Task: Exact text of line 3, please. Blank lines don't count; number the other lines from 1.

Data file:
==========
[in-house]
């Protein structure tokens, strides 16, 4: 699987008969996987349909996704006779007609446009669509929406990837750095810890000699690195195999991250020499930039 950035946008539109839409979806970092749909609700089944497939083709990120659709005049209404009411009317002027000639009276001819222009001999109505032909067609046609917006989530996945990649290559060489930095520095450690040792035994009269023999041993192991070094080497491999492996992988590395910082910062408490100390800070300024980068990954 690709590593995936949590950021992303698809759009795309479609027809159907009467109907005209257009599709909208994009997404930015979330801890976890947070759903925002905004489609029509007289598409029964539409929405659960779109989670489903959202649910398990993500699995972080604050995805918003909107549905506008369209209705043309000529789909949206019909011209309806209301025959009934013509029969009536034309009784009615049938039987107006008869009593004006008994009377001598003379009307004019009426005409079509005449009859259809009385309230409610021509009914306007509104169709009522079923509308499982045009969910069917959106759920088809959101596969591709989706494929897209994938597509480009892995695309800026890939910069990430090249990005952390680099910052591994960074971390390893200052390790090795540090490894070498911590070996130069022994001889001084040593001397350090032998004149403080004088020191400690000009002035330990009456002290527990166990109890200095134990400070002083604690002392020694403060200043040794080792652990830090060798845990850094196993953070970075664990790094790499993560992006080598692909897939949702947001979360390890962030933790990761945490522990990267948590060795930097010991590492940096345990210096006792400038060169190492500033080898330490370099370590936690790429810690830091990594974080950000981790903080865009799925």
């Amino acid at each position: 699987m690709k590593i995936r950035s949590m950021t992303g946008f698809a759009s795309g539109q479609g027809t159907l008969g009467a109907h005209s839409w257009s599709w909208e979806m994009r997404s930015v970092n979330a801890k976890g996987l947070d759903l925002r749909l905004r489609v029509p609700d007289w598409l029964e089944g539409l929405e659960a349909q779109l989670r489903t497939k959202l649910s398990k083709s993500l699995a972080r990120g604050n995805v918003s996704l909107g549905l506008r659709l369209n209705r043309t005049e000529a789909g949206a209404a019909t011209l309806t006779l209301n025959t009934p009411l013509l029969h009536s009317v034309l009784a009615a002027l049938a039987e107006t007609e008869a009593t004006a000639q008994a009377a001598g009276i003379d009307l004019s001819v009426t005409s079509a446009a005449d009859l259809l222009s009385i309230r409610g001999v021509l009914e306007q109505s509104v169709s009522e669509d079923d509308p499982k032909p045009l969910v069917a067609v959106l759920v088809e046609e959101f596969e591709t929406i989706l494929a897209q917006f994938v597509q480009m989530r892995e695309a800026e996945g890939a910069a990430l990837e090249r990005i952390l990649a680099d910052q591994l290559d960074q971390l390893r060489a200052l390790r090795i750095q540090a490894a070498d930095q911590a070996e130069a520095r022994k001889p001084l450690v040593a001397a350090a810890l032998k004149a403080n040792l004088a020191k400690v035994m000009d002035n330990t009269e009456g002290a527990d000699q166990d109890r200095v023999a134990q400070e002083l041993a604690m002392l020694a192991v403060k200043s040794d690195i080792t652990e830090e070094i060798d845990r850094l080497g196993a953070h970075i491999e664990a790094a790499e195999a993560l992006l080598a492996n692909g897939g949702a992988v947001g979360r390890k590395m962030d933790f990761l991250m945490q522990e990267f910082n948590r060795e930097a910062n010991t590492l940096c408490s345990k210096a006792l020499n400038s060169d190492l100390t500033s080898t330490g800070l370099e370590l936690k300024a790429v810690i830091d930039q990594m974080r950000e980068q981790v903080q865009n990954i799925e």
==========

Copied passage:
């Amino acid at each position: 699987m690709k590593i995936r950035s949590m950021t992303g946008f698809a759009s795309g539109q479609g027809t159907l008969g009467a109907h005209s839409w257009s599709w909208e979806m994009r997404s930015v970092n979330a801890k976890g996987l947070d759903l925002r749909l905004r489609v029509p609700d007289w598409l029964e089944g539409l929405e659960a349909q779109l989670r489903t497939k959202l649910s398990k083709s993500l699995a972080r990120g604050n995805v918003s996704l909107g549905l506008r659709l369209n209705r043309t005049e000529a789909g949206a209404a019909t011209l309806t006779l209301n025959t009934p009411l013509l029969h009536s009317v034309l009784a009615a002027l049938a039987e107006t007609e008869a009593t004006a000639q008994a009377a001598g009276i003379d009307l004019s001819v009426t005409s079509a446009a005449d009859l259809l222009s009385i309230r409610g001999v021509l009914e306007q109505s509104v169709s009522e669509d079923d509308p499982k032909p045009l969910v069917a067609v959106l759920v088809e046609e959101f596969e591709t929406i989706l494929a897209q917006f994938v597509q480009m989530r892995e695309a800026e996945g890939a910069a990430l990837e090249r990005i952390l990649a680099d910052q591994l290559d960074q971390l390893r060489a200052l390790r090795i750095q540090a490894a070498d930095q911590a070996e130069a520095r022994k001889p001084l450690v040593a001397a350090a810890l032998k004149a403080n040792l004088a020191k400690v035994m000009d002035n330990t009269e009456g002290a527990d000699q166990d109890r200095v023999a134990q400070e002083l041993a604690m002392l020694a192991v403060k200043s040794d690195i080792t652990e830090e070094i060798d845990r850094l080497g196993a953070h970075i491999e664990a790094a790499e195999a993560l992006l080598a492996n692909g897939g949702a992988v947001g979360r390890k590395m962030d933790f990761l991250m945490q522990e990267f910082n948590r060795e930097a910062n010991t590492l940096c408490s345990k210096a006792l020499n400038s060169d190492l100390t500033s080898t330490g800070l370099e370590l936690k300024a790429v810690i830091d930039q990594m974080r950000e980068q981790v903080q865009n990954i799925e």